- Dollar Falls Broadly on Trump’s Currency Comments
The dollar slumped against the yen and other major peers on Monday after U.S. President Donald Trump expressed discomfort with the greenback’s strength and global finance leaders ended a weekend meeting with little consensus on how to resolve multiple disputes over U.S. tariff actions.
The dollar extended losses after CNBC reported on Friday that Trump was worried the Federal Reserve will raise interest rates twice more this year. Trump said the Fed’s policy tightening and the strong dollar could hurt the U.S. economy.
The dollar index, a measure of its value against a basket of six major currencies, was down 0.2 percent at 94.251 on Monday, slipping further from a one-year high of 95.652 touched on July 19.
Against the yen, the dollar fell for the third day to a low of 110.85 yen, its weakest level since changing hands at 110.77 yen on July 11. It was last off about 0.4 percent at 111.06 yen.
The yen was also driven up after Reuters and other media reported that the Bank of Japan is actively discussing changes to its policies.
The BOJ is scheduled to hold its next monetary policy meeting on July 30 and 31.
Against the euro, the dollar slipped 0.2 percent to $1.1742.
At a weekend meeting in Buenos Aires, finance ministers and central bank governors from the world’s 20 largest economies called for stepped-up dialogue to prevent trade and geopolitical tensions from hurting growth.
The meeting came at a time of an escalating trade dispute between the United States and China, which have so far slapped tariffs on $34 billion worth of each other’s goods.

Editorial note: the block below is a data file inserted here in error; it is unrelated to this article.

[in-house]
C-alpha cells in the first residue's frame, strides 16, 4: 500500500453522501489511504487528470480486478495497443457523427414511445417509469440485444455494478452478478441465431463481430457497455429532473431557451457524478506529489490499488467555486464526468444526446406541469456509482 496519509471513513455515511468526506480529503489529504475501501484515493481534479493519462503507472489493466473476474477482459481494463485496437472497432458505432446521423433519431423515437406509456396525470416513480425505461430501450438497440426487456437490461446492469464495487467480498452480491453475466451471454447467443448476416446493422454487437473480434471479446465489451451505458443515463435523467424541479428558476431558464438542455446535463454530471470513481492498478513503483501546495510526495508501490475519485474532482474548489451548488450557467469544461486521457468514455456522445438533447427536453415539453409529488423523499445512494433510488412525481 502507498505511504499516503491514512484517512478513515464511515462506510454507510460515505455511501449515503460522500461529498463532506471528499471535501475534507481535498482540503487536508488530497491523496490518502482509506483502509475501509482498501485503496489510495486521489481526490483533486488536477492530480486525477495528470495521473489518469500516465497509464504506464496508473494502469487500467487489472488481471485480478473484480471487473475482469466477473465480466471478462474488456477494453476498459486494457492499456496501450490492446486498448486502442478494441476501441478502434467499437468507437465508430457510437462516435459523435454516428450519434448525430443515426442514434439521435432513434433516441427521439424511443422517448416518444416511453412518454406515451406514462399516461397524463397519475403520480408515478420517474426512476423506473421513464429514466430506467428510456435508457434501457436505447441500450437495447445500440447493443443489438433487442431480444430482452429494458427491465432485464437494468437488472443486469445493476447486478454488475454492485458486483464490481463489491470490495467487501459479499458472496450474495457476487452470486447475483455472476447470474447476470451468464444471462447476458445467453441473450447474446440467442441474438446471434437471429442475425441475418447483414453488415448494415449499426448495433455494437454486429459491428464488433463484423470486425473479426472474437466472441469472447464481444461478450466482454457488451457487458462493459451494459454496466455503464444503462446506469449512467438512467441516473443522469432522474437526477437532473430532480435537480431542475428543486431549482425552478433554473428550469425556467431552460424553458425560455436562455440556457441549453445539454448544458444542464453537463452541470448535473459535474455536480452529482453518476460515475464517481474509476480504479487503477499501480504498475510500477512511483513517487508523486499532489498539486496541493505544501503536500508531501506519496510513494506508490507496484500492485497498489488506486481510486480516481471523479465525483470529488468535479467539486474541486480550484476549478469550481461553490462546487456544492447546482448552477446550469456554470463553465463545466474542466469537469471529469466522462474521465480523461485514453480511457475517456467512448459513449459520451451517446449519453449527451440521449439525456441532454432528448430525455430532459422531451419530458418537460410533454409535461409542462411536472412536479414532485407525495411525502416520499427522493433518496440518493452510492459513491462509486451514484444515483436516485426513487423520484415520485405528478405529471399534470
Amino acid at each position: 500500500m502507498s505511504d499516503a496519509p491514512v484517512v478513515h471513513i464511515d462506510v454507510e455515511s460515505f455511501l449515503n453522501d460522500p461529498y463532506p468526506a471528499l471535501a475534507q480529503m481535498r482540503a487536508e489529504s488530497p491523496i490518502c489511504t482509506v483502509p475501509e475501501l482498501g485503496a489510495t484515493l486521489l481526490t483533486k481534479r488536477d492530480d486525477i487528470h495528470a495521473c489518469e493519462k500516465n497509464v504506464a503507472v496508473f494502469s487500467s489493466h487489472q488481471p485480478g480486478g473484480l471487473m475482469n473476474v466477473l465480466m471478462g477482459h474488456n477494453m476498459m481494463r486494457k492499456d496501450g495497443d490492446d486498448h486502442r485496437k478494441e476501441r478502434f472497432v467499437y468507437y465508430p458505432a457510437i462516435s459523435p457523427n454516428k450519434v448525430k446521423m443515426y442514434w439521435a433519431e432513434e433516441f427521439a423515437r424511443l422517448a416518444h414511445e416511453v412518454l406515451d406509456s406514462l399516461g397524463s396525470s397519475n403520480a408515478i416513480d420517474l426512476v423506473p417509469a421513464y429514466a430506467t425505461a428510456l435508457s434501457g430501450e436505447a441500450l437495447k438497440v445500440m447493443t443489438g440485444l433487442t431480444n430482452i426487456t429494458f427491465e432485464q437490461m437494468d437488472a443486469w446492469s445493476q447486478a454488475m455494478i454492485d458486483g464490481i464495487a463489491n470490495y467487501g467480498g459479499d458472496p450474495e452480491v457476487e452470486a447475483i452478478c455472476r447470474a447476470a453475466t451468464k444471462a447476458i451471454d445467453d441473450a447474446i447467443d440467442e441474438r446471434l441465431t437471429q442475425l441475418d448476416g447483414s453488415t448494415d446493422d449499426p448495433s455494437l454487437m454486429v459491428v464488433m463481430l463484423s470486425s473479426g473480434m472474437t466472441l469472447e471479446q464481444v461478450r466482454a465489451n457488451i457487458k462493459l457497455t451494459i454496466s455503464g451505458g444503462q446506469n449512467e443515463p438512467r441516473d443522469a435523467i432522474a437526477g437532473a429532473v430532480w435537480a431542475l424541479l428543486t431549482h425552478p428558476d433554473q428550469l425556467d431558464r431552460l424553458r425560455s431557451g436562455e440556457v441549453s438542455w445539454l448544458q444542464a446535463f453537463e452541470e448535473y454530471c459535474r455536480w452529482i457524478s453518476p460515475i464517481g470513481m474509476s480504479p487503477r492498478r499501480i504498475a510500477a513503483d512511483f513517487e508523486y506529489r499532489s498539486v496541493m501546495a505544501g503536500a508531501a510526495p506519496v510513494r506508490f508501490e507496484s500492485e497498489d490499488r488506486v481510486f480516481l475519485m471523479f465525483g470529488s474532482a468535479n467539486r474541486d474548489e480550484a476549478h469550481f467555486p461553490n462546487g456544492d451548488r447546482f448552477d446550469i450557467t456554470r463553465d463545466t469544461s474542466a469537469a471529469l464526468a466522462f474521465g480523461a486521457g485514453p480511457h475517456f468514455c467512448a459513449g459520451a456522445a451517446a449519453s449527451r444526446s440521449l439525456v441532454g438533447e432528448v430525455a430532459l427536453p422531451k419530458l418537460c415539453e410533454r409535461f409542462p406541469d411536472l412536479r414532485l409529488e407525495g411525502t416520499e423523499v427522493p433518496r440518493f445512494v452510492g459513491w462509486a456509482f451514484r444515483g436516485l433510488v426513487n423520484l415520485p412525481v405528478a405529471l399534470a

Trump raised the stakes on Friday with a threat to impose tariffs on all $500 billion of Chinese exports to the United States unless Beijing agrees to major structural changes to its technology transfer, industrial subsidy and joint venture policies.
Osamu Takashima, head of G10 FX strategy, Japan at Citigroup Global Markets Japan, said while Trump’s comments would be a negative for the dollar, a bigger concern for the market would be increased uncertainty.
“At the moment, we don’t know what kind of pressure or comments could come from the U.S. side,” said Takashima.
“At the same time, U.S. yields look like they are bottoming out. The reason why President Trump is becoming very nervous on the U.S. dollar is because the Fed, led by Chair (Jerome) Powell, is continuing policy firming. Under such circumstance, the fundamentals look rather positive for the U.S. dollar overall,” he said.
The Canadian dollar traded nearly flat against the U.S. dollar, changing hands at 1.3126 Canadian dollars.
It had rallied about 1.4 percent on Friday after strong retail sales and inflation data reinforced expectations for another interest rate hike by the Bank of Canada this year.